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West Virginia Child Custody Laws

The Mountain State can be the perfect place to raise a family. But not all families stay together forever. And if your family is splitting up, you might be trying to figure out who will get custody of the children and how state statutes might affect that determination. Here is a quick introduction to child custody laws in West Virginia.

Child Custody Laws

Depending on whether a state has adopted the Uniform Child Custody Jurisdiction and Enforcement Act, state child custody laws can vary depending on where you live. West Virginia adopted the Uniform Enforcement Act in 1981, which is a federal law requiring each state to honor and enforce child custody rulings from courts in other states. West Virginia law also allows parents to have joint custody and recognizes visitation rights for grandparents. And in many child custody proceedings, courts will consider the wishes of the child in resolving custody disputes.

Child Custody Statutes in West Virginia

The details of West Virginia’s child custody laws are listed below.

Code Section

West Virginia Code 48-9-101, et seq.: Allocation of Custodial Responsibility and Decision-Making Responsibility of Children

Year Uniform Child Custody Act Adopted


Joint Custody an Option?


Grandparent Visitation Rights Recognized?


West Virginia Code 48-10-101, et seq.: Grandparent Visitation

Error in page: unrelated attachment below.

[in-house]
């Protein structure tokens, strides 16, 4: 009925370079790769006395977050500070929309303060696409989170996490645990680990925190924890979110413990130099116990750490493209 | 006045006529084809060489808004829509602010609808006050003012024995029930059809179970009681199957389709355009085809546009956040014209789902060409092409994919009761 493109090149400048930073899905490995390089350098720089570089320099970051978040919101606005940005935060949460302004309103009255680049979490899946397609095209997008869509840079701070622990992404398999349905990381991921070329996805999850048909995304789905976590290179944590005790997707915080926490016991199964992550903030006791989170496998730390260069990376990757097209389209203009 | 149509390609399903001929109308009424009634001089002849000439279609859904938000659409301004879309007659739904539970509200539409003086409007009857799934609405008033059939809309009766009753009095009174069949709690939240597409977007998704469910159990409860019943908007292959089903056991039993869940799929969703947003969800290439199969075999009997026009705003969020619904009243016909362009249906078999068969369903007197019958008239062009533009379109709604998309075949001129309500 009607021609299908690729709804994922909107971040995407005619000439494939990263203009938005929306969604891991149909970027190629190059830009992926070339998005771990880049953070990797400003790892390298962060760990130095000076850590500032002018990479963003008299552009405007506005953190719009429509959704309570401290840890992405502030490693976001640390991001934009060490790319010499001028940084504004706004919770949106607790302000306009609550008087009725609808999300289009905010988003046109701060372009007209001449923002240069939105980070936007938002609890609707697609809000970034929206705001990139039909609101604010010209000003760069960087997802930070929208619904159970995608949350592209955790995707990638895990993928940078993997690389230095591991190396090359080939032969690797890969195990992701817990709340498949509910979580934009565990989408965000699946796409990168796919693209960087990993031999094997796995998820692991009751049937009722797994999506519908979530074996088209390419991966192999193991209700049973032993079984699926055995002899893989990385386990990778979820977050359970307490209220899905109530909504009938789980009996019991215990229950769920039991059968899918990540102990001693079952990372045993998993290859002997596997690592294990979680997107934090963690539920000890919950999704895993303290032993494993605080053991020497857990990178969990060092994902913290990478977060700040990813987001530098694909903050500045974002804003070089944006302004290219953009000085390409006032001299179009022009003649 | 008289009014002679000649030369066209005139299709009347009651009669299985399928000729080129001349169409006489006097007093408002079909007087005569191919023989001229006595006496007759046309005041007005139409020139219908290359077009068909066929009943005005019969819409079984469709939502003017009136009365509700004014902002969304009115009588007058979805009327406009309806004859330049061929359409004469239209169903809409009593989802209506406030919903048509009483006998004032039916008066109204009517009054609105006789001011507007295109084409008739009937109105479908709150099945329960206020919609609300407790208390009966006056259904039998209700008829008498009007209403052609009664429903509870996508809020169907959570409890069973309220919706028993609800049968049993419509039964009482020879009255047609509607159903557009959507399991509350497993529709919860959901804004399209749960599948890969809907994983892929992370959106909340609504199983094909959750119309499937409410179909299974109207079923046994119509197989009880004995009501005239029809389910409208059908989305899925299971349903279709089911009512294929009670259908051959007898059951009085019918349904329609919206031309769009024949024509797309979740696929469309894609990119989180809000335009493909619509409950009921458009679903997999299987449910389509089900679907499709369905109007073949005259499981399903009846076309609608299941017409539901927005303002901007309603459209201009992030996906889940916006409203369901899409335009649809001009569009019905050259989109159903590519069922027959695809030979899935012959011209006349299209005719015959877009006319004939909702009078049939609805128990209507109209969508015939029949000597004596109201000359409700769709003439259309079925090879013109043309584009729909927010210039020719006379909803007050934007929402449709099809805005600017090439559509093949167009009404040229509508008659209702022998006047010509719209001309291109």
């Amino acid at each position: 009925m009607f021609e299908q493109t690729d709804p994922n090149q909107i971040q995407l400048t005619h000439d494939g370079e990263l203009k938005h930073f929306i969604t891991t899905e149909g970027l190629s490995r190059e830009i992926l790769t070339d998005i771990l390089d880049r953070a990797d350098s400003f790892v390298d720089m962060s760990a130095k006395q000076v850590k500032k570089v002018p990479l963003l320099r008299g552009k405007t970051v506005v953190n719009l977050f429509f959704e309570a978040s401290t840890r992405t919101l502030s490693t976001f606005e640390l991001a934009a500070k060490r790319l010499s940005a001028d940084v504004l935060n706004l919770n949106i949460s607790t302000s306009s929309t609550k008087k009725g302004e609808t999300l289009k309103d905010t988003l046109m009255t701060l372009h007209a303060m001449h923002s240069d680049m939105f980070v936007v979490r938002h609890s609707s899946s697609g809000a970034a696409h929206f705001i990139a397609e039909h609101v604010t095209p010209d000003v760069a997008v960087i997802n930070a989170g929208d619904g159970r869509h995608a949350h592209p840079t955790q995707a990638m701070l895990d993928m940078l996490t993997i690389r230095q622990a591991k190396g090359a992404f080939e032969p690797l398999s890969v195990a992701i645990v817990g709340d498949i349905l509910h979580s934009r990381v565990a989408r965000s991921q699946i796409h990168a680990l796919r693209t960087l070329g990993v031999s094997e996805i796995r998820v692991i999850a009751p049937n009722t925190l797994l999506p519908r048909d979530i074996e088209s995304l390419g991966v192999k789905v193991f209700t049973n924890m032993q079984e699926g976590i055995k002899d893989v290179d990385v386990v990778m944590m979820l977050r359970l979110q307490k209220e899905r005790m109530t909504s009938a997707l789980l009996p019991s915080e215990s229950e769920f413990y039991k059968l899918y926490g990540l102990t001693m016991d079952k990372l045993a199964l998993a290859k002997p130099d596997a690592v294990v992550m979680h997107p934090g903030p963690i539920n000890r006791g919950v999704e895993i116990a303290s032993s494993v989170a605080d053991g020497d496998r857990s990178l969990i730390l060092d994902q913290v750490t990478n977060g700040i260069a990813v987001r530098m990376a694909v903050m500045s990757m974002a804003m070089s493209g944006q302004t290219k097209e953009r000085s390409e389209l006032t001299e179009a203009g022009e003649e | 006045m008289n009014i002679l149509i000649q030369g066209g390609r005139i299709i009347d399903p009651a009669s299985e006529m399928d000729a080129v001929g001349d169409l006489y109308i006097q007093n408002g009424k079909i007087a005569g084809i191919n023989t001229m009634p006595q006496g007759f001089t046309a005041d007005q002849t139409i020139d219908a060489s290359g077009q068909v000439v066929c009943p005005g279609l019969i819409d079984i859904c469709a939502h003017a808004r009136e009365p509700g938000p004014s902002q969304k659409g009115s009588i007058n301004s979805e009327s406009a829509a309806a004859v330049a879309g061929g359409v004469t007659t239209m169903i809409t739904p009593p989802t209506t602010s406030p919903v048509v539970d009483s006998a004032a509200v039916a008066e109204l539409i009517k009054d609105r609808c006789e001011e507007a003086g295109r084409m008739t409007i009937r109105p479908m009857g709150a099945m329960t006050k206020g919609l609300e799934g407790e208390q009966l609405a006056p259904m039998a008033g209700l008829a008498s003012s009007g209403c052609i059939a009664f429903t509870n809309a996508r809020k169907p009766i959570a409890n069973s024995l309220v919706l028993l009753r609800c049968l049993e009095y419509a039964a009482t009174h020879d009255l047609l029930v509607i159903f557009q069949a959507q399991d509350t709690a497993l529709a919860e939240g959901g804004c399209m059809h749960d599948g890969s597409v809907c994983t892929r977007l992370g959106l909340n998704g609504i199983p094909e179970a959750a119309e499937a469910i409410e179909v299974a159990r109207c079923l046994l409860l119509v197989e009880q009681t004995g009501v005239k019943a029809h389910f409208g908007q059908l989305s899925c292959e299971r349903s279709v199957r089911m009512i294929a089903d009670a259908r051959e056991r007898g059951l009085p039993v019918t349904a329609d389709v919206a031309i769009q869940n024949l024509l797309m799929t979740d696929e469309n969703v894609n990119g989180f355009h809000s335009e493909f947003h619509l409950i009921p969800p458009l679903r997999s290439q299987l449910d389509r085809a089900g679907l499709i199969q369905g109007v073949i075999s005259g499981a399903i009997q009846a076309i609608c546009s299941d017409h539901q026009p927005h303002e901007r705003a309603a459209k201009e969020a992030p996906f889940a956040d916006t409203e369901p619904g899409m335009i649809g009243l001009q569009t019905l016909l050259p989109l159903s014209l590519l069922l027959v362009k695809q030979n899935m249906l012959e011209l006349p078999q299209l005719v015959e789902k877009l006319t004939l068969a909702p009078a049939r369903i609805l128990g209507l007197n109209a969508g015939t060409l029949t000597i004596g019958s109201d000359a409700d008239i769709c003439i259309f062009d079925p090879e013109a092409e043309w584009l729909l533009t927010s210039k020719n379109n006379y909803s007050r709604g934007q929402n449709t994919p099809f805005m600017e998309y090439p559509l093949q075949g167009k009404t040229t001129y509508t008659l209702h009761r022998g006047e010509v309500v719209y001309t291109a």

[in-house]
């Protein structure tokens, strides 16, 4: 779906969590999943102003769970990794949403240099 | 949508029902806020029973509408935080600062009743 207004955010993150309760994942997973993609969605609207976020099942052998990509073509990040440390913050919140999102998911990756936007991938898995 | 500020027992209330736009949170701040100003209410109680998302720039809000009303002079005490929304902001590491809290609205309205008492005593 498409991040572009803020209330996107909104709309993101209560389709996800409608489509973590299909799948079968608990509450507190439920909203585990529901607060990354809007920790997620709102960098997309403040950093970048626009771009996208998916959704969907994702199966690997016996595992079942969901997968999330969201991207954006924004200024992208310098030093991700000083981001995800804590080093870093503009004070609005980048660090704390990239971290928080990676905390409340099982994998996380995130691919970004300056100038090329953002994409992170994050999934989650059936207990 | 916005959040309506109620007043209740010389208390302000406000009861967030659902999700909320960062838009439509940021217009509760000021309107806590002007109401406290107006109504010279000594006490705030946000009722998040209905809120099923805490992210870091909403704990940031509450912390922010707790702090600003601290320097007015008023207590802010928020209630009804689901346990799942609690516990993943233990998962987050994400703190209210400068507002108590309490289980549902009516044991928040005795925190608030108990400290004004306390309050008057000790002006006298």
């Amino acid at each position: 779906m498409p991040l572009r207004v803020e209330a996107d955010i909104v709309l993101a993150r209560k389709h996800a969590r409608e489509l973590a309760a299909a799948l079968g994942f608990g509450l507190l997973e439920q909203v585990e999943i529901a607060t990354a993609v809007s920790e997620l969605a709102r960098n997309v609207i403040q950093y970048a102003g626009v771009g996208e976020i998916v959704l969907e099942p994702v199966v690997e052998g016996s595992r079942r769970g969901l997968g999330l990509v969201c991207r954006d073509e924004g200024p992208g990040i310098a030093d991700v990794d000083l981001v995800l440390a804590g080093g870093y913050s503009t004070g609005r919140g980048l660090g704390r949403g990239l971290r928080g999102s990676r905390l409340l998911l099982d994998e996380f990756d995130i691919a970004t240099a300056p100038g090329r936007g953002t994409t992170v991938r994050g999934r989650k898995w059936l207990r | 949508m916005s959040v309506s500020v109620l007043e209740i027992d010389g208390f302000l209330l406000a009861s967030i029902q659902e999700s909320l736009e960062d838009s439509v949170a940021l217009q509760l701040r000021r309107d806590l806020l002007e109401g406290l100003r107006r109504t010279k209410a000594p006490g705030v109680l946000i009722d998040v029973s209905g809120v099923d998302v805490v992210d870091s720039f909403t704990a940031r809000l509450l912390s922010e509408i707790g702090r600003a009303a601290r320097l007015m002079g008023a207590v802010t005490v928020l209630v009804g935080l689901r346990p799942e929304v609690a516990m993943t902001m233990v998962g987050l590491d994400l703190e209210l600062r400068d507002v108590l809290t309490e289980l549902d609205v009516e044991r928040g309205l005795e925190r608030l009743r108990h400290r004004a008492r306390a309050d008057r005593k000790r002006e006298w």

Child's Own Wishes Considered?


West Virginia Custody Hearings

Child custody courts will generally honor custody agreements that separating parents are able to come up with their own. But if they cannot agree, the court may hold a hearing to decide any contested custody issues. The primary concern for the court in creating a custody arrangement will be the child’s best interests.

Family courts in West Virginia can consider any and all factors that are relevant to the child’s best interests, wellbeing, and safety. Some of these factors will be child-focused, like the child’s preferences and the interest in maintaining consistency and continuity in his or her family life, community, and education. Other factors will be parent-focused, like which parent can better take care of the child’s daily physical, emotional, and educational needs, while maintaining a stable, loving, and nurturing relationship with the child.

More Resources for Child Custody Laws in West Virginia

Determining child custody issues can be difficult, both emotionally and legally. FindLaw's section on Child Custody can provide you with additional articles and information on this topic. You can also consult with a West Virginia family law attorney in your area if you would like legal help regarding a child custody matter.

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